Although I’ll be attending in person, I have signed up to do another similar session at the upcoming Immersive Education Summit in Boston June 14-16. Please contact me if you cannot attend the summit in person, but would like to show off your Wonderland world or Wonderland feature in the Boston show-and-tell session.

Start-up Activity

This year there has also been some activity on the business front. The WonderHealth team from Vmersion is looking for funding from the Knight Foundation to create a social networking environment for people with common  health concerns. The new environment will allow participants to hear from doctors, share experiences with one another, and discuss educational media together.

Also in the healthcare space, WonderBuilders has entered their new VMed Learning Spaces product offering into the MassChallenge start-up competition. VMed Learning Spaces are a collection of simulated clinical settings such as a doctor’s office, an intensive care unit, an emergency room, a maternity ward, etc. that medical, nursing, and other allied health students can use to practice critical skills.

VMed Learning Space by WonderBuilders

Example VMed Learning Space by WonderBuilders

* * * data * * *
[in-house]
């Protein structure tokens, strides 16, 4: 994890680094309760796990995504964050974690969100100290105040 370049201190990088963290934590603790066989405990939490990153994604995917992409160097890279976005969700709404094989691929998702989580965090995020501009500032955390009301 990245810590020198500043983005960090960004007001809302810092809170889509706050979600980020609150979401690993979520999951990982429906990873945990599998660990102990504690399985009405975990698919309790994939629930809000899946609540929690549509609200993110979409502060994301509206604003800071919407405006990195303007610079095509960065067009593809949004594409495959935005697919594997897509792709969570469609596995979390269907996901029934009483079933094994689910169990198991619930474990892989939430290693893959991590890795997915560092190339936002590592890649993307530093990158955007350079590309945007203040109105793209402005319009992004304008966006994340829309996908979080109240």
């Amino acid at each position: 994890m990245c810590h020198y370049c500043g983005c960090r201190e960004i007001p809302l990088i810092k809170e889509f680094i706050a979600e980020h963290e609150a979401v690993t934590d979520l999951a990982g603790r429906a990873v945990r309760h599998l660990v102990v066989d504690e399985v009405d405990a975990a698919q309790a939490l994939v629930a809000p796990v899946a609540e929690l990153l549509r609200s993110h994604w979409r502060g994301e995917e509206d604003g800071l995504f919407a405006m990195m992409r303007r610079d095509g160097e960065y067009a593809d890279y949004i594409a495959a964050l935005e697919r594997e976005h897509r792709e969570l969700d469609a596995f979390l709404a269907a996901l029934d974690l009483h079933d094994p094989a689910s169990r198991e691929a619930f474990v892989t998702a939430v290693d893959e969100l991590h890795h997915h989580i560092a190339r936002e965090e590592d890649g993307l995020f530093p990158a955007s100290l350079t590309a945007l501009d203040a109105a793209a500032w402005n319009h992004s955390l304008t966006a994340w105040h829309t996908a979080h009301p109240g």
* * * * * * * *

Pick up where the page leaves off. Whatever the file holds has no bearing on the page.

Please cast your vote for both these projects on their respective competition web sites to help them gain momentum.

Press Coverage

In the past year, Hypergrid Business and other news outlets have picked up quite a few stories originally posted on WonderBlog. A search for Open Wonderland on Hypergrid Business reveals stories published about Wonderland’s use in Africa, in the +Spaces debating project, in the Singapore Games Village project, in an English as a Second Language project, and in the Virtual Cockpit. You will also find reports on new Wonderland features such as drag-and-drop of Microsoft Office documents, exporting of objects, and streaming a Wonderland world to a tablet.

Hypergrid Business Search Results Page

Hypergrid Business Search Results Page

Final Thoughts

We are looking forward to another year of community projects, collaborations, and interesting activity around Open Wonderland. If you have a Wonderland project you would like to highlight on the blog, simply email a few paragraphs and a screenshot or video to me or to and someone will work with you to edit the article and publish it as a guest post.